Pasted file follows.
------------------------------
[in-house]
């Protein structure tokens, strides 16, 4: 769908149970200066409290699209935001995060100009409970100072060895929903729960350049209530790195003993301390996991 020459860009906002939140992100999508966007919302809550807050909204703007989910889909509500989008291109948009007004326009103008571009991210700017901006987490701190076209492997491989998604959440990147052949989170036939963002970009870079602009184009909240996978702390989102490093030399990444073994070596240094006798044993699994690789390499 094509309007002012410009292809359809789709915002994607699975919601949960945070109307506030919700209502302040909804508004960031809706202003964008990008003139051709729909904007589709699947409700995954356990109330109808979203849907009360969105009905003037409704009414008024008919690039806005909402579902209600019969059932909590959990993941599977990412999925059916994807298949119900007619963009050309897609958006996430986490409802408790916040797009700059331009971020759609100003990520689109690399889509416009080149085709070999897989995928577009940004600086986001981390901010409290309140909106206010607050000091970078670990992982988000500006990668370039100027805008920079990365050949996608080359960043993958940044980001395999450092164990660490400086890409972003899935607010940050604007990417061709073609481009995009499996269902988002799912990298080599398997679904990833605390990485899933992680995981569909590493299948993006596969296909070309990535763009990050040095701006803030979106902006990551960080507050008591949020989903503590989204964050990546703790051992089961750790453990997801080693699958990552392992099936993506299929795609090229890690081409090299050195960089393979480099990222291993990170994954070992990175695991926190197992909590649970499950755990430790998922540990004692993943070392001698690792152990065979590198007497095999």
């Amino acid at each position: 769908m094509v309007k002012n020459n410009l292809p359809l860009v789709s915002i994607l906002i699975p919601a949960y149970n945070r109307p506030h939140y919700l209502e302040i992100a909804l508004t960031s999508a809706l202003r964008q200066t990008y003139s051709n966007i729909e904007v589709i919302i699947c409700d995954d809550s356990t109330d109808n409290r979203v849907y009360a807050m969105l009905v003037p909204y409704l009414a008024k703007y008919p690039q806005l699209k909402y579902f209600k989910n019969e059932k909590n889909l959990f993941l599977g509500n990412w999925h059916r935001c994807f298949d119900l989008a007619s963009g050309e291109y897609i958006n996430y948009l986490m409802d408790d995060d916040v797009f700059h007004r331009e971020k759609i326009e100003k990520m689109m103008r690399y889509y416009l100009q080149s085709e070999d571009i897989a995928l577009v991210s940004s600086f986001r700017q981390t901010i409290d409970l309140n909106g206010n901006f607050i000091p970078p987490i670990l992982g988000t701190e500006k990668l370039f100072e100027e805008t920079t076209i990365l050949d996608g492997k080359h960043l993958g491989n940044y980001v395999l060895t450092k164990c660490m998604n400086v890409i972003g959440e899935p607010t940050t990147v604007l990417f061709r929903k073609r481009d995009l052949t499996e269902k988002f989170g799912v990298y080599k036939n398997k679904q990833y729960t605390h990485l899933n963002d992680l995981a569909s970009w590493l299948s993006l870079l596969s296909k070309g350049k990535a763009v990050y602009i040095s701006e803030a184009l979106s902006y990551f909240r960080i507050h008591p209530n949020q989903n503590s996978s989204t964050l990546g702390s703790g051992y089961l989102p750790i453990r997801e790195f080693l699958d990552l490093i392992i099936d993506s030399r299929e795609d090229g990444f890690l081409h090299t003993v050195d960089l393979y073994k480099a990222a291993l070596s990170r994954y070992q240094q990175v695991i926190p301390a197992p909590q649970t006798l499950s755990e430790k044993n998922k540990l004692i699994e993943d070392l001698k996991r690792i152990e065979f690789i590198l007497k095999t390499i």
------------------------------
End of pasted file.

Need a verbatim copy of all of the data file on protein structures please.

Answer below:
[in-house]
């Protein structure tokens, strides 16, 4: 769908149970200066409290699209935001995060100009409970100072060895929903729960350049209530790195003993301390996991 020459860009906002939140992100999508966007919302809550807050909204703007989910889909509500989008291109948009007004326009103008571009991210700017901006987490701190076209492997491989998604959440990147052949989170036939963002970009870079602009184009909240996978702390989102490093030399990444073994070596240094006798044993699994690789390499 094509309007002012410009292809359809789709915002994607699975919601949960945070109307506030919700209502302040909804508004960031809706202003964008990008003139051709729909904007589709699947409700995954356990109330109808979203849907009360969105009905003037409704009414008024008919690039806005909402579902209600019969059932909590959990993941599977990412999925059916994807298949119900007619963009050309897609958006996430986490409802408790916040797009700059331009971020759609100003990520689109690399889509416009080149085709070999897989995928577009940004600086986001981390901010409290309140909106206010607050000091970078670990992982988000500006990668370039100027805008920079990365050949996608080359960043993958940044980001395999450092164990660490400086890409972003899935607010940050604007990417061709073609481009995009499996269902988002799912990298080599398997679904990833605390990485899933992680995981569909590493299948993006596969296909070309990535763009990050040095701006803030979106902006990551960080507050008591949020989903503590989204964050990546703790051992089961750790453990997801080693699958990552392992099936993506299929795609090229890690081409090299050195960089393979480099990222291993990170994954070992990175695991926190197992909590649970499950755990430790998922540990004692993943070392001698690792152990065979590198007497095999």
């Amino acid at each position: 769908m094509v309007k002012n020459n410009l292809p359809l860009v789709s915002i994607l906002i699975p919601a949960y149970n945070r109307p506030h939140y919700l209502e302040i992100a909804l508004t960031s999508a809706l202003r964008q200066t990008y003139s051709n966007i729909e904007v589709i919302i699947c409700d995954d809550s356990t109330d109808n409290r979203v849907y009360a807050m969105l009905v003037p909204y409704l009414a008024k703007y008919p690039q806005l699209k909402y579902f209600k989910n019969e059932k909590n889909l959990f993941l599977g509500n990412w999925h059916r935001c994807f298949d119900l989008a007619s963009g050309e291109y897609i958006n996430y948009l986490m409802d408790d995060d916040v797009f700059h007004r331009e971020k759609i326009e100003k990520m689109m103008r690399y889509y416009l100009q080149s085709e070999d571009i897989a995928l577009v991210s940004s600086f986001r700017q981390t901010i409290d409970l309140n909106g206010n901006f607050i000091p970078p987490i670990l992982g988000t701190e500006k990668l370039f100072e100027e805008t920079t076209i990365l050949d996608g492997k080359h960043l993958g491989n940044y980001v395999l060895t450092k164990c660490m998604n400086v890409i972003g959440e899935p607010t940050t990147v604007l990417f061709r929903k073609r481009d995009l052949t499996e269902k988002f989170g799912v990298y080599k036939n398997k679904q990833y729960t605390h990485l899933n963002d992680l995981a569909s970009w590493l299948s993006l870079l596969s296909k070309g350049k990535a763009v990050y602009i040095s701006e803030a184009l979106s902006y990551f909240r960080i507050h008591p209530n949020q989903n503590s996978s989204t964050l990546g702390s703790g051992y089961l989102p750790i453990r997801e790195f080693l699958d990552l490093i392992i099936d993506s030399r299929e795609d090229g990444f890690l081409h090299t003993v050195d960089l393979y073994k480099a990222a291993l070596s990170r994954y070992q240094q990175v695991i926190p301390a197992p909590q649970t006798l499950s755990e430790k044993n998922k540990l004692i699994e993943d070392l001698k996991r690792i152990e065979f690789i590198l007497k095999t390499i």